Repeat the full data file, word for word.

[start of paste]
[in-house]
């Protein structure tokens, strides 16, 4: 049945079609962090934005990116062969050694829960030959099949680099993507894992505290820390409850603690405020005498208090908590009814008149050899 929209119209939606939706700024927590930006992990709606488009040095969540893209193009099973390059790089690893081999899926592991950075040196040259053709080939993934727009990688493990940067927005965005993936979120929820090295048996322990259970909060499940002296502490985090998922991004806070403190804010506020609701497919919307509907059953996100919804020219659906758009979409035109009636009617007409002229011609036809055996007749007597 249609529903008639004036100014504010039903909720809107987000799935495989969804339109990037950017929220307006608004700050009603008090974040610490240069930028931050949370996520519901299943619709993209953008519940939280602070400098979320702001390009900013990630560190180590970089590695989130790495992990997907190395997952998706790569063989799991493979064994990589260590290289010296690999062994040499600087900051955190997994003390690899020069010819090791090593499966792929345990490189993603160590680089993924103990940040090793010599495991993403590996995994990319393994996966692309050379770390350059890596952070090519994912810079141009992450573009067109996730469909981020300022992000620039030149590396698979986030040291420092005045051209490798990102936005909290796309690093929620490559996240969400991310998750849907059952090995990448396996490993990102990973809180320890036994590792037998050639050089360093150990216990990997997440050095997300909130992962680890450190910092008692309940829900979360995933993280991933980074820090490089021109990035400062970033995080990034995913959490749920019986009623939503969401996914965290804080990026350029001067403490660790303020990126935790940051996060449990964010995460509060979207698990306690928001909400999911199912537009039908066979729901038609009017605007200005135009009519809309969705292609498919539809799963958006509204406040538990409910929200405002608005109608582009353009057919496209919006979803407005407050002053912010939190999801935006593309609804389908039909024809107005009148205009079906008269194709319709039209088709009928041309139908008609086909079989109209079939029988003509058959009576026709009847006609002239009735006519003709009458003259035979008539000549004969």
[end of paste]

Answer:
[in-house]
């Protein structure tokens, strides 16, 4: 049945079609962090934005990116062969050694829960030959099949680099993507894992505290820390409850603690405020005498208090908590009814008149050899 929209119209939606939706700024927590930006992990709606488009040095969540893209193009099973390059790089690893081999899926592991950075040196040259053709080939993934727009990688493990940067927005965005993936979120929820090295048996322990259970909060499940002296502490985090998922991004806070403190804010506020609701497919919307509907059953996100919804020219659906758009979409035109009636009617007409002229011609036809055996007749007597 249609529903008639004036100014504010039903909720809107987000799935495989969804339109990037950017929220307006608004700050009603008090974040610490240069930028931050949370996520519901299943619709993209953008519940939280602070400098979320702001390009900013990630560190180590970089590695989130790495992990997907190395997952998706790569063989799991493979064994990589260590290289010296690999062994040499600087900051955190997994003390690899020069010819090791090593499966792929345990490189993603160590680089993924103990940040090793010599495991993403590996995994990319393994996966692309050379770390350059890596952070090519994912810079141009992450573009067109996730469909981020300022992000620039030149590396698979986030040291420092005045051209490798990102936005909290796309690093929620490559996240969400991310998750849907059952090995990448396996490993990102990973809180320890036994590792037998050639050089360093150990216990990997997440050095997300909130992962680890450190910092008692309940829900979360995933993280991933980074820090490089021109990035400062970033995080990034995913959490749920019986009623939503969401996914965290804080990026350029001067403490660790303020990126935790940051996060449990964010995460509060979207698990306690928001909400999911199912537009039908066979729901038609009017605007200005135009009519809309969705292609498919539809799963958006509204406040538990409910929200405002608005109608582009353009057919496209919006979803407005407050002053912010939190999801935006593309609804389908039909024809107005009148205009079906008269194709319709039209088709009928041309139908008609086909079989109209079939029988003509058959009576026709009847006609002239009735006519003709009458003259035979008539000549004969």